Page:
Your Staff Must All Be Willing To Adjust To Make Change Possible
November 24, 2015
I know the owner of a snow contracting business, who has had some nice success over the past couple of years – growing his business. He has expanded his geographic area of responsibility, added a good number of new customers, and has been able to supply a high level of service to the new customers (as well as continuing to provide quality service to existing customers). Managing the service providers has become problematic as there are considerably more of these service providers servicing sites not close to his base of operations. This past year he purchased some software to assist with managing the work. Unfortunately, he has one person in the organization who was dead set against this “advancement” and has stifled the company’s ability to implement this software (and the resulting benefits that come with such advancements). He has not been able to convince this individual to “play well with others” in his organization. Unfortunately, the software sits in a corner of his computer innards, vegetating and not producing any benefit for the company and its growth strategy. Paralyzed by this individual, it’s time to cut this person loose and implement the program he KNOWS is right for his company.
This is not “leadership”. Sometimes, one must make a tough decision to benefit the entire group. The growth has not slowed in this organization, but the ability to track what happens in the field is strangled by the efforts (or, rather the lack of effort) on the part of one individual who says (in essence) “I can’t grasp what you are doing, and therefore I will ensure my place by not allowing you to continue on the path you have selected”. As the leader of this group, it is incumbent upon the owner to do just that – lead. Of course, encouraging dissenting opinion, and spirited conversation and debate is also a sign of a good leader. But, once the leader makes a decision, all parties must get in line and support the ultimate decision – as a group and as a team. Once it became clear this one individual could – and would – submarine the growth plan, it is/was time to let this person seek opportunities elsewhere.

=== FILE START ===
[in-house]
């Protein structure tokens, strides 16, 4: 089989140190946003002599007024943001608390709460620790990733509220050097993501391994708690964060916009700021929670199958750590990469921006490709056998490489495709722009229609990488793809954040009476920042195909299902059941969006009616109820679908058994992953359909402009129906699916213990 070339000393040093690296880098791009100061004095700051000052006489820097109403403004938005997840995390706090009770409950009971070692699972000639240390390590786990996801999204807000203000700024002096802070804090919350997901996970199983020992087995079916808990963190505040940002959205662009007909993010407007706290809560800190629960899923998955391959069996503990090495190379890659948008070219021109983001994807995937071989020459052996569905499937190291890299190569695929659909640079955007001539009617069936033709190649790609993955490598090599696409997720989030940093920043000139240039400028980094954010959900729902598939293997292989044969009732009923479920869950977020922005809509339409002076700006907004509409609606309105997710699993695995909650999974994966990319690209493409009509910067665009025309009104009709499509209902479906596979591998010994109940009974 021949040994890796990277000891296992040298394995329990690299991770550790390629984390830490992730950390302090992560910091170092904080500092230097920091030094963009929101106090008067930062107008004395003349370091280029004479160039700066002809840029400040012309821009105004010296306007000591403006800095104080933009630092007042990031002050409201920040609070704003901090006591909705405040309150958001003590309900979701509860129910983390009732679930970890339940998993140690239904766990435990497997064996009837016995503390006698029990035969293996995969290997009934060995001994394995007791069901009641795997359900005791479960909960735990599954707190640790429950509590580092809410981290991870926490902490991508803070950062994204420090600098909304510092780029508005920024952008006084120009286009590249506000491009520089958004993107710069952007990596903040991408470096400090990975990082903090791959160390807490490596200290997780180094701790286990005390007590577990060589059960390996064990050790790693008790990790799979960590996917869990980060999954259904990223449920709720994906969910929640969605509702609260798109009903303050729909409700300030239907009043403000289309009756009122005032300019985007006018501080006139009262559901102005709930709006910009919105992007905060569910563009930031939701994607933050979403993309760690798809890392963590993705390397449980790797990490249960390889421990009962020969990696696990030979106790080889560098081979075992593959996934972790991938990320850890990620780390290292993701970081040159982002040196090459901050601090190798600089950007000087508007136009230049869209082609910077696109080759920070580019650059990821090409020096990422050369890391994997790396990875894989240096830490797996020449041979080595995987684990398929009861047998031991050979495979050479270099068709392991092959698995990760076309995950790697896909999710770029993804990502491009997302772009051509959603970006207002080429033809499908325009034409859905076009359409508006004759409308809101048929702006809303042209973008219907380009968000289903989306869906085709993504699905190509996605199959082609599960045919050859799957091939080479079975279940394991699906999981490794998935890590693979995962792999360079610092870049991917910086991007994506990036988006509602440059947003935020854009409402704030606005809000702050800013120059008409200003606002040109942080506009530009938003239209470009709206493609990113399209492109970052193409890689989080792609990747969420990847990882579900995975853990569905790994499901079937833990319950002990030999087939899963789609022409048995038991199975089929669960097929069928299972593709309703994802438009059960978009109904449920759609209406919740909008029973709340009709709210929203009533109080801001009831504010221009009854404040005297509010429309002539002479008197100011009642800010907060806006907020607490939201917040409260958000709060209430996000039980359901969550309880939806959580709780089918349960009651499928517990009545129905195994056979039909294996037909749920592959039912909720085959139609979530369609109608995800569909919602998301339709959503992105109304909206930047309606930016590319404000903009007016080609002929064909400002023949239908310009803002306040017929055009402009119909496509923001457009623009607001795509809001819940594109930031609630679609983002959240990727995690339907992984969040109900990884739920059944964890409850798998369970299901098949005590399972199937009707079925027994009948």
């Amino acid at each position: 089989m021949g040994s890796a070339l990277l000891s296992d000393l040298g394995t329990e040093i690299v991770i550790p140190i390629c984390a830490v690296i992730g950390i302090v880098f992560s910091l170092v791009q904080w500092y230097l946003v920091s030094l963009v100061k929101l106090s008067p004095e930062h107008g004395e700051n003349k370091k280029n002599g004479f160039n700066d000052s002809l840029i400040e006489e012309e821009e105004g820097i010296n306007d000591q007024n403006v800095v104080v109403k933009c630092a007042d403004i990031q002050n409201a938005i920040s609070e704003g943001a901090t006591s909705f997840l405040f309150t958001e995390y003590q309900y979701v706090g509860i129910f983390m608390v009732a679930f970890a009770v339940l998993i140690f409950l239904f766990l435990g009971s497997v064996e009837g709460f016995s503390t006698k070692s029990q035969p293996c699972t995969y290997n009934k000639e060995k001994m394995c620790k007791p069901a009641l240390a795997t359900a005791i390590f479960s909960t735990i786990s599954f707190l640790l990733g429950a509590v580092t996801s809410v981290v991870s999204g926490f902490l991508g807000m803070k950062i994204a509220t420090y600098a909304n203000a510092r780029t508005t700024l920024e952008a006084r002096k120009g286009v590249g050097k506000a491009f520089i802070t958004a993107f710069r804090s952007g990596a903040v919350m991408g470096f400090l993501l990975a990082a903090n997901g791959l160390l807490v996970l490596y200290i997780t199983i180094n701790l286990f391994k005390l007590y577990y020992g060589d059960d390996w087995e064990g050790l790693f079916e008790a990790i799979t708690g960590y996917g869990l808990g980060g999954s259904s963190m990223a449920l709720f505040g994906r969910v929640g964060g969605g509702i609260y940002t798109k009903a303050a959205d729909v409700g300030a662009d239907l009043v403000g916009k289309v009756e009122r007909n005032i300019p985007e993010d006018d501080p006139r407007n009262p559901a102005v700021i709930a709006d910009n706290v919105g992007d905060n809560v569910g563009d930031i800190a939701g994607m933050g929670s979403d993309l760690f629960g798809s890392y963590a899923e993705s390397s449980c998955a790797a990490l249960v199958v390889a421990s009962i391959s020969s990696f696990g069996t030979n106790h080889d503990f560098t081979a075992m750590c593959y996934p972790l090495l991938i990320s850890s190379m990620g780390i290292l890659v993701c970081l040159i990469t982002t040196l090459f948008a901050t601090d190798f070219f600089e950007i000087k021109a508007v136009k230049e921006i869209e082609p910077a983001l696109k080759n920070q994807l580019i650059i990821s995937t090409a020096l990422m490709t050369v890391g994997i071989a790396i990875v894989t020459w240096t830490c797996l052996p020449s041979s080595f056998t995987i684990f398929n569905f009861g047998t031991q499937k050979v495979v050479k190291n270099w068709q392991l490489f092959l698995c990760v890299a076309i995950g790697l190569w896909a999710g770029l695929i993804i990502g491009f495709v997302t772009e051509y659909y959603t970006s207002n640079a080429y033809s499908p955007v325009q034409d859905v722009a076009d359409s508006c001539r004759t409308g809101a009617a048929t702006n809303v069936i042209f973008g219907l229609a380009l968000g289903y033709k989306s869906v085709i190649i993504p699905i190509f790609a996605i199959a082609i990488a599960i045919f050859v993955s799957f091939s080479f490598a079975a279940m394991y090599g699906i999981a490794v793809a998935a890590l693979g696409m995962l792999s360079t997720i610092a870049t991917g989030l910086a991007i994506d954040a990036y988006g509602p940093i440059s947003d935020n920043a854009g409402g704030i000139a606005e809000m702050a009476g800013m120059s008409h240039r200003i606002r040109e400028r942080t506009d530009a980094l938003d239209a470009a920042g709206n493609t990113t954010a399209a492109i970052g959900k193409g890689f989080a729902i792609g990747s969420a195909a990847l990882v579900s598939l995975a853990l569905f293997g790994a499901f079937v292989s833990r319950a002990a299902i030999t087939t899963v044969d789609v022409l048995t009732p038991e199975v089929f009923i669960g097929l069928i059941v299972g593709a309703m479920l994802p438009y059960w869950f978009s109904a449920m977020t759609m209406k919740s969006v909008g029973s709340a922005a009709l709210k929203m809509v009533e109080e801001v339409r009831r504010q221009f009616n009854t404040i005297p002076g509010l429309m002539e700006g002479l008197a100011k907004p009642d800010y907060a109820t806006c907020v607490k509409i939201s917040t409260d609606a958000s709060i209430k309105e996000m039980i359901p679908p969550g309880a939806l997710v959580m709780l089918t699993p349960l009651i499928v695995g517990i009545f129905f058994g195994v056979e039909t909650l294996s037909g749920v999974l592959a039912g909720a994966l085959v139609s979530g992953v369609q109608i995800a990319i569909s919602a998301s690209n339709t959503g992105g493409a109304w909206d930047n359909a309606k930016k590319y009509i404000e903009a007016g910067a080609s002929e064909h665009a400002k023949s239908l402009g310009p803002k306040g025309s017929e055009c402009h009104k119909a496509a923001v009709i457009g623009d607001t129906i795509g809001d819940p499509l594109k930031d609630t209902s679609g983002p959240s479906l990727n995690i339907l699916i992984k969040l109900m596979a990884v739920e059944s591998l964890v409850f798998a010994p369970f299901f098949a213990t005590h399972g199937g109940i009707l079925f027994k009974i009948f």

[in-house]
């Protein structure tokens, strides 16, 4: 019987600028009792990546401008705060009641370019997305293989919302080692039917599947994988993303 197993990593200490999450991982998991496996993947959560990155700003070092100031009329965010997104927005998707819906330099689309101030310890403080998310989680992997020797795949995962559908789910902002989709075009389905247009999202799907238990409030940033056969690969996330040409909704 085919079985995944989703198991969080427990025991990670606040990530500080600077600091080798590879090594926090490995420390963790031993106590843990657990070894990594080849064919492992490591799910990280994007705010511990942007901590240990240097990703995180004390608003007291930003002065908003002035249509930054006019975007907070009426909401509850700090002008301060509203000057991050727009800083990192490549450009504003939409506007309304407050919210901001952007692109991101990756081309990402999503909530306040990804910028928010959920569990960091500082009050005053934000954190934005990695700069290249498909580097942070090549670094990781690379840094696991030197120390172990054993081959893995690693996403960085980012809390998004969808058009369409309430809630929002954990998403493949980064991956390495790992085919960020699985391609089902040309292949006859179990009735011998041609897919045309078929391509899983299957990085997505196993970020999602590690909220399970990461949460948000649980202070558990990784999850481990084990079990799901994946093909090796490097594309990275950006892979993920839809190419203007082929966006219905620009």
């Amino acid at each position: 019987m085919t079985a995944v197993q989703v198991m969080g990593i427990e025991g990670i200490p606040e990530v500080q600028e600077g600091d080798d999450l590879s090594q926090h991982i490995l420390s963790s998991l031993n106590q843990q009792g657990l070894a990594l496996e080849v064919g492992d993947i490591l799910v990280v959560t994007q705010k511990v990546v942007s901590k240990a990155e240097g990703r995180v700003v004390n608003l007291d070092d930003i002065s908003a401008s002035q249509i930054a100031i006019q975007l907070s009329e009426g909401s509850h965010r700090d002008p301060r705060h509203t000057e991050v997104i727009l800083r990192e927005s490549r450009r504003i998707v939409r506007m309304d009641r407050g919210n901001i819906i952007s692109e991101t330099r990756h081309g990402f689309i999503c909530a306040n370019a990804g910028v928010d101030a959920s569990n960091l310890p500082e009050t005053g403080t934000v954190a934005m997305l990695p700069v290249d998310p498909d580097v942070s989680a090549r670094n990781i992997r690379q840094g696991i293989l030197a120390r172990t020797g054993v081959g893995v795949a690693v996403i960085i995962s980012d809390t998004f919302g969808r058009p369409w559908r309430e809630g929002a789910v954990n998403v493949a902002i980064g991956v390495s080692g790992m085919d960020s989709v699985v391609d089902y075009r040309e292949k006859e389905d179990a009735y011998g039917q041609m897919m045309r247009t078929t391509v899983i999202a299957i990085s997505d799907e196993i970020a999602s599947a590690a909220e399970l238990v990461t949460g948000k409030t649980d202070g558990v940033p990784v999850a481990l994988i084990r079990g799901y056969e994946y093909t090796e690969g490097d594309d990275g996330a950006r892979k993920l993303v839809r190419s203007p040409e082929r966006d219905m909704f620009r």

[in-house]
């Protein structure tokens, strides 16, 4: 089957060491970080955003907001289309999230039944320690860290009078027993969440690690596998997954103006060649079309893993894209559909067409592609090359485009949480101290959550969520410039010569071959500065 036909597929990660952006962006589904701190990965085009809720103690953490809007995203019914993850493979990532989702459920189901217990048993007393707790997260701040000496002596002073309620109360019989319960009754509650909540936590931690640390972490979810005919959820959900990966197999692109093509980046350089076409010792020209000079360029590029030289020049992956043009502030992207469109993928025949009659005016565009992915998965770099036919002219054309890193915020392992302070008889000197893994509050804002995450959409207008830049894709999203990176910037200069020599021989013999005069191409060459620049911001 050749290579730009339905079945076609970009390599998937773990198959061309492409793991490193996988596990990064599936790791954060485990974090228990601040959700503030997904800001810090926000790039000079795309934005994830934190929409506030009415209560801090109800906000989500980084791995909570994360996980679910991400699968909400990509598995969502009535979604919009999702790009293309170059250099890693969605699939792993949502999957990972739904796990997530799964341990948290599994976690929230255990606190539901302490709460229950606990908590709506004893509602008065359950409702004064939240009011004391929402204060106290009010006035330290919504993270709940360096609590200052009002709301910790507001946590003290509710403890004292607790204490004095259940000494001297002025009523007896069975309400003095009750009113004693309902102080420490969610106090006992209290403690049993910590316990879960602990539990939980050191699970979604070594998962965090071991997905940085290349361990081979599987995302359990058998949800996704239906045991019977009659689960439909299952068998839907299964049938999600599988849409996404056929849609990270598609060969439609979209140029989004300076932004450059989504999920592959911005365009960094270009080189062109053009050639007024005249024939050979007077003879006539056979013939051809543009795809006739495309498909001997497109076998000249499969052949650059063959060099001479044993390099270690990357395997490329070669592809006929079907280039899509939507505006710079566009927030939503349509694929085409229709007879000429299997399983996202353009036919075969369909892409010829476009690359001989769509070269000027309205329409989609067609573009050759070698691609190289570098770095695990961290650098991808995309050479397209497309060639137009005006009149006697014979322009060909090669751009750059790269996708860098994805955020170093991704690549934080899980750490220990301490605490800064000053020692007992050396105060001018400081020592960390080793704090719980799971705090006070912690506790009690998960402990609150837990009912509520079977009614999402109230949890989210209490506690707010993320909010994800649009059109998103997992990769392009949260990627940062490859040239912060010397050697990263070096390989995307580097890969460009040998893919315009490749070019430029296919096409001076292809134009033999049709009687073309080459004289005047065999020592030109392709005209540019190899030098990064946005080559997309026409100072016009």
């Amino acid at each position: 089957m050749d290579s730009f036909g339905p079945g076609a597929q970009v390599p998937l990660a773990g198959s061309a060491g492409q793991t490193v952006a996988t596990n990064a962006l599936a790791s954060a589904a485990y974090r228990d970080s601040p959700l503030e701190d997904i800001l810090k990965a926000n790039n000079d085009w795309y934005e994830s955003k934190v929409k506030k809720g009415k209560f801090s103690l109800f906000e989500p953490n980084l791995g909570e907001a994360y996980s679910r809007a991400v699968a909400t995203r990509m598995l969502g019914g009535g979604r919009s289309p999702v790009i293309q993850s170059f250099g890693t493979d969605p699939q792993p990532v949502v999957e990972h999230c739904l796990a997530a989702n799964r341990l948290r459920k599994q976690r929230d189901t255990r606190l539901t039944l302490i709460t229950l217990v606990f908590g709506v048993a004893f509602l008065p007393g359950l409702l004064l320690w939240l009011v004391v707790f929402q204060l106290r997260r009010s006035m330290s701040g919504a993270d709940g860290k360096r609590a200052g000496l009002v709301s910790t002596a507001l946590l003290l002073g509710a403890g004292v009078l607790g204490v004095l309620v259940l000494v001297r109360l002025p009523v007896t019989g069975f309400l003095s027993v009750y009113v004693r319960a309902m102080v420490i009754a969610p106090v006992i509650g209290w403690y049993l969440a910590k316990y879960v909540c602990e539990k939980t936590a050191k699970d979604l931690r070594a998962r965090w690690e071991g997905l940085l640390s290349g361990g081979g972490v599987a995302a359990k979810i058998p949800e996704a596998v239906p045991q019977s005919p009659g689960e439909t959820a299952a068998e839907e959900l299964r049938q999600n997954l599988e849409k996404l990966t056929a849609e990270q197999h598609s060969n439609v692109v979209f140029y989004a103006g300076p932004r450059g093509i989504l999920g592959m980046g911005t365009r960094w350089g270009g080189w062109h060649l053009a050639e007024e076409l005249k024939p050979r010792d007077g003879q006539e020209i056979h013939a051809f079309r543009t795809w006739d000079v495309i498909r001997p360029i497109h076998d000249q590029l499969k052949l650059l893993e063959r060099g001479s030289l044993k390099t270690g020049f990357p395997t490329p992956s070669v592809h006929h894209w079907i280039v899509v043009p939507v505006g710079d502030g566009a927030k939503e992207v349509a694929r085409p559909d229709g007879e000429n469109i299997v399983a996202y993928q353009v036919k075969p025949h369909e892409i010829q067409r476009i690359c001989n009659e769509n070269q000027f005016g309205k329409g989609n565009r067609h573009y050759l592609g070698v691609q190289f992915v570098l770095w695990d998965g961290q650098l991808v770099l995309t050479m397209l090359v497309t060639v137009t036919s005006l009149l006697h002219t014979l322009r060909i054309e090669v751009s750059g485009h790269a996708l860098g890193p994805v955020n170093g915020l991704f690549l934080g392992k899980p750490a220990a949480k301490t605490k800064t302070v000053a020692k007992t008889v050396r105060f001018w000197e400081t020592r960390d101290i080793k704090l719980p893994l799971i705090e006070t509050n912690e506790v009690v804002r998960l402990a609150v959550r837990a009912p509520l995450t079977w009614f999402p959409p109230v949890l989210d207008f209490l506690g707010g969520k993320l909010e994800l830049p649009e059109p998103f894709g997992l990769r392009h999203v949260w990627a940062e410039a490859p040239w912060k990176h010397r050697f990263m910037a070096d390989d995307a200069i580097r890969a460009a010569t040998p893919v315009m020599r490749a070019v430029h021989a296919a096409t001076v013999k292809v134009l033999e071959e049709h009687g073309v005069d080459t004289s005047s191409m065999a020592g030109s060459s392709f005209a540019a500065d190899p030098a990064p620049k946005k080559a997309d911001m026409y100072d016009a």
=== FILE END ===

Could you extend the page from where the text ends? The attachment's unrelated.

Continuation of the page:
It’s like a cancer that begins to form. Cut it out early, and the rest of the body (team) will likely benefit. And – if there is trepidation about eliminating one person in a group, thinking the entire company may go under due to the loss of this one personality – the team has not been set up properly.
It’s time this person leaves the bus – and then real progress is possible.